Stating that the lawmakers’ stance was in order, an Abuja lawyer, Abubakar Sani, contended that the president’s letter could not override the constitution because it is supreme.

“The controversy is unnecessary. The language used by President Buhari in the letter is irrelevant. The provisions of Section 145(1) of the Constitution will govern and they are very clear about the designation and functions of the vice president. In the circumstance, he becomes the acting president,” he added.

Corroborating his colleagues, Chief Bolaji Ayorinde (SAN) said the wordings of the letter were irrelevant. He noted that the law actually holds sway. The letter, Ayorinde stated, was just information that under the section in question, someone is at home to work in his place. He noted that it could have only be a serious controversy if the president had not cited the provision in his correspondence.

Former secretary of the Nigeria Bar Association (NBA), Emeka Odogbolu, in the same vein commended the Senate and argued that there was no issue since the president’s letter referred to section 145.

He said: “The implication of that section leaves the Senate with no other conclusion than to arrive at the conclusion it got to yesterday. And that section does not describe the form of the letter but says once a letter is transmitted, talking about the president’s inability to act, the vice becomes the acting president. It is not within the powers of the president to do otherwise. Once he invokes section 145, the inescapable conclusion is that the vice president becomes the acting president, irrespective of whatever the content of his letter is. So, the Senate did what is right and the presidency has no choice over it. The senate’s action is very commendable!”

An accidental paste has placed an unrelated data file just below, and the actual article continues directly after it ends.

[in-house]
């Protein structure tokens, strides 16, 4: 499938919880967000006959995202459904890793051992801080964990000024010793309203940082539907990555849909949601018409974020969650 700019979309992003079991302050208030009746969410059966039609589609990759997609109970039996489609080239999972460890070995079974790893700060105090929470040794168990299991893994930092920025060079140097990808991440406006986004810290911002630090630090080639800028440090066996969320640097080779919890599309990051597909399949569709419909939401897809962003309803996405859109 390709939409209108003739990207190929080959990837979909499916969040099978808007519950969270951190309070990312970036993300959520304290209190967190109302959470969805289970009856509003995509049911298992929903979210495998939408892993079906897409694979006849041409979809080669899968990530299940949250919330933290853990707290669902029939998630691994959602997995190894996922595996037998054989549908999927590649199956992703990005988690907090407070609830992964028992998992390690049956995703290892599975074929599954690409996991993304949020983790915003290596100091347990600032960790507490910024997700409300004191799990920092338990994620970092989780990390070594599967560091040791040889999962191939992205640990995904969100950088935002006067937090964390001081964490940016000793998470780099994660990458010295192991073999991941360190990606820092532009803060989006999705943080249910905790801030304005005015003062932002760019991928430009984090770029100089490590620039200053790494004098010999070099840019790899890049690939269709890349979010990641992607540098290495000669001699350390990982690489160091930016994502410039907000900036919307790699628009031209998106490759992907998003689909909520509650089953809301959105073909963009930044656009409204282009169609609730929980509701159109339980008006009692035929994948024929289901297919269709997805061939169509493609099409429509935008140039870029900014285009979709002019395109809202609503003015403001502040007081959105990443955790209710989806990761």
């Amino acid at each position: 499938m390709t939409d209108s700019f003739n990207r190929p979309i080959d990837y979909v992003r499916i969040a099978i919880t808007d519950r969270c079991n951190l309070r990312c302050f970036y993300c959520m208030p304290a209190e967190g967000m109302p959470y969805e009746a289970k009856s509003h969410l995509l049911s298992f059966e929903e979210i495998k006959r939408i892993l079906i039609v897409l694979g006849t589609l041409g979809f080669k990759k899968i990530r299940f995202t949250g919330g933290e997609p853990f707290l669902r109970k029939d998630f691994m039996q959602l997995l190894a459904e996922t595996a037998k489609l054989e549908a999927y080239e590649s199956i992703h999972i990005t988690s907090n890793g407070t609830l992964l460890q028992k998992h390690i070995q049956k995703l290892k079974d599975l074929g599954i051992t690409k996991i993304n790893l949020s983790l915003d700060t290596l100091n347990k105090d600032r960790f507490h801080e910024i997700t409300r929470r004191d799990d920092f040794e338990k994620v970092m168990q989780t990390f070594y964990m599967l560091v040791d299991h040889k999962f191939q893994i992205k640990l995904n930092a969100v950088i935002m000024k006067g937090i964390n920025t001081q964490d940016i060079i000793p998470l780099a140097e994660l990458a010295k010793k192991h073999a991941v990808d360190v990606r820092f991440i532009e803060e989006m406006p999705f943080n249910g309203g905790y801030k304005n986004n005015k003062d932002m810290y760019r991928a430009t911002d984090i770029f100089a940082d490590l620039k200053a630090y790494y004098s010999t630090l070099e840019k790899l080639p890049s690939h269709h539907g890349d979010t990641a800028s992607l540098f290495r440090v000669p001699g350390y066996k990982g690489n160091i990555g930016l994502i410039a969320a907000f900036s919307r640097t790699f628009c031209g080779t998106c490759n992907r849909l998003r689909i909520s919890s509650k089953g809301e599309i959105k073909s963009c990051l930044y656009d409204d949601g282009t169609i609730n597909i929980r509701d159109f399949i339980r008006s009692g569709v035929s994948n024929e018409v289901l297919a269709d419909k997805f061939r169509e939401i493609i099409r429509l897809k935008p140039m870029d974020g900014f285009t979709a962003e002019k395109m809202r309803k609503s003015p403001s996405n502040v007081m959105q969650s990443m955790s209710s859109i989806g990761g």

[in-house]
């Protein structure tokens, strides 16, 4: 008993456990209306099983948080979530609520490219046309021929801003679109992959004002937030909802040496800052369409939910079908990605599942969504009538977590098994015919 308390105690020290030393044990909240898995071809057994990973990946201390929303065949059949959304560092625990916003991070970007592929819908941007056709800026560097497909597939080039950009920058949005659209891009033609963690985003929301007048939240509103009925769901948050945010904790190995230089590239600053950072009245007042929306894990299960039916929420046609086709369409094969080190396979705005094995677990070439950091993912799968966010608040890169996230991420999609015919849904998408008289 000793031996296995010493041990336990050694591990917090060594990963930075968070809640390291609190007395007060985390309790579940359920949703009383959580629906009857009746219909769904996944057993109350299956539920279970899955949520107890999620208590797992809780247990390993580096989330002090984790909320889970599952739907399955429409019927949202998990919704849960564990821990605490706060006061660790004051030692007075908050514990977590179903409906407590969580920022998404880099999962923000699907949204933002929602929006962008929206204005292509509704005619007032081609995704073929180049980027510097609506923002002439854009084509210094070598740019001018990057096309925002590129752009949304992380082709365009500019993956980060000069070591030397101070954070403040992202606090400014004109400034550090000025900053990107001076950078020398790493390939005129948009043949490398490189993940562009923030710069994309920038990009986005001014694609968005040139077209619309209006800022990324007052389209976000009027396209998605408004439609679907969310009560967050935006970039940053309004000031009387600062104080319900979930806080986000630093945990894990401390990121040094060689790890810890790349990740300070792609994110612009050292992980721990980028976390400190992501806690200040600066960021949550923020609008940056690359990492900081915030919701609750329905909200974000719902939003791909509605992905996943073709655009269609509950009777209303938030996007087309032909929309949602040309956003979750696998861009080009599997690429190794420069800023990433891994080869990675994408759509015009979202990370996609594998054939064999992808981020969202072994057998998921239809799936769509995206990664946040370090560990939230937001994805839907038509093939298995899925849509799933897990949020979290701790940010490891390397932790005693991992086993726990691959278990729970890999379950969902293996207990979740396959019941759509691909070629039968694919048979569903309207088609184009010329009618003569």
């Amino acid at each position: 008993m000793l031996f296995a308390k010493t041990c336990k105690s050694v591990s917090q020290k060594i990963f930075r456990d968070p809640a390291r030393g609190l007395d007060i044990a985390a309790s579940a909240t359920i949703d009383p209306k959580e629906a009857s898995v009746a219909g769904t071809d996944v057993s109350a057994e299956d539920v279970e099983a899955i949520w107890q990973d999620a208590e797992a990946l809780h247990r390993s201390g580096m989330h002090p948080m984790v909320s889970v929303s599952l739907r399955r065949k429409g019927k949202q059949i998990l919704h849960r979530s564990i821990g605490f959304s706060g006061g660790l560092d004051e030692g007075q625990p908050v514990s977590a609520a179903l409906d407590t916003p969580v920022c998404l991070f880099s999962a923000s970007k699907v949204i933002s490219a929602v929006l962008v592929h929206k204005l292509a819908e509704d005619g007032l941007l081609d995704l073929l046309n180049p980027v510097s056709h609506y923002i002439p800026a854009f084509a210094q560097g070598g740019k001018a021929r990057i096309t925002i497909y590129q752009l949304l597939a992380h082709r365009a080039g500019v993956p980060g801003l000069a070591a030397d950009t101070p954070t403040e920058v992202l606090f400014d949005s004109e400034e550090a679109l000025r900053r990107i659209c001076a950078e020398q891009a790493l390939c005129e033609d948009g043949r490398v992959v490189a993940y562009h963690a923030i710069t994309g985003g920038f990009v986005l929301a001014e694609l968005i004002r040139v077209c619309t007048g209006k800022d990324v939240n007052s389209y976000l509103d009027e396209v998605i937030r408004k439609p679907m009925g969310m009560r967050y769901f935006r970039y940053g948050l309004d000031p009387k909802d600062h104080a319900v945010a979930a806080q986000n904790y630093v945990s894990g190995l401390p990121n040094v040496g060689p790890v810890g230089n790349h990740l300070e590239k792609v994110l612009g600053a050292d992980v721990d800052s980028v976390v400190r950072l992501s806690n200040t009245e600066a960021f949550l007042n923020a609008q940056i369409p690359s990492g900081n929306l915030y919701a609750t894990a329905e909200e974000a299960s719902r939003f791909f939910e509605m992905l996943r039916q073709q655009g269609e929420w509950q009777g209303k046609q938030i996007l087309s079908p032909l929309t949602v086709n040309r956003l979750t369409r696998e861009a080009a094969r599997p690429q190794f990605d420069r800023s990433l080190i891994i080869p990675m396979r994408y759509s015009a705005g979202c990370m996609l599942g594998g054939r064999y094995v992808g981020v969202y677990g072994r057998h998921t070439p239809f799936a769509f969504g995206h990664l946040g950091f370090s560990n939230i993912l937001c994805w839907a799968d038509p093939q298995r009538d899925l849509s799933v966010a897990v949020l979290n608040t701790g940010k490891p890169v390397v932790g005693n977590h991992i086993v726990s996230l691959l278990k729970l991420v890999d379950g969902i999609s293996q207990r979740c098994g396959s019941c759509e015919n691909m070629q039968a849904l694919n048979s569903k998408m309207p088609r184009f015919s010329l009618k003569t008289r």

To former Nigerian Bar Association (NBA) President, Dr Olisa Agbakoba (SAN), the argument about the wordings of the letter was a distraction by politicians.
“The nomenclature used by the president to describe his deputy does not matter. What matters to the average long-suffering Nigerian is good governance. Will the Acting President create jobs, provide water, roads, electricity, food, etc? This is what is important,” he stated.

Another legal practitioner, Mr. Olu Daramola (SAN), said by referring specifically to the section, the clear intention of Buhari was that the vice president assumes office as acting president.

“Therefore, the word coordinator has not in any way whittled down the power of the vice president to exercise the powers of the president,” he noted. But Lagos lawyer, Ebun-Olu Adegboruwa, held that the letter was not in line with constitutional provisions.

He argued: ‘’The constitutionally created office of acting president has been circumscribed by the president,” maintaining that the Senate lacked the power to pronounce Osinbajo as acting president without a resolution of both chambers of the National Assembly.

According to him, the implication of the correspondence is that the occupant cannot make appointments or sack while the president is away. “He cannot discipline any erring minister and his powers are limited in policy decisions as a coordinator of government,” Adegboruwa added.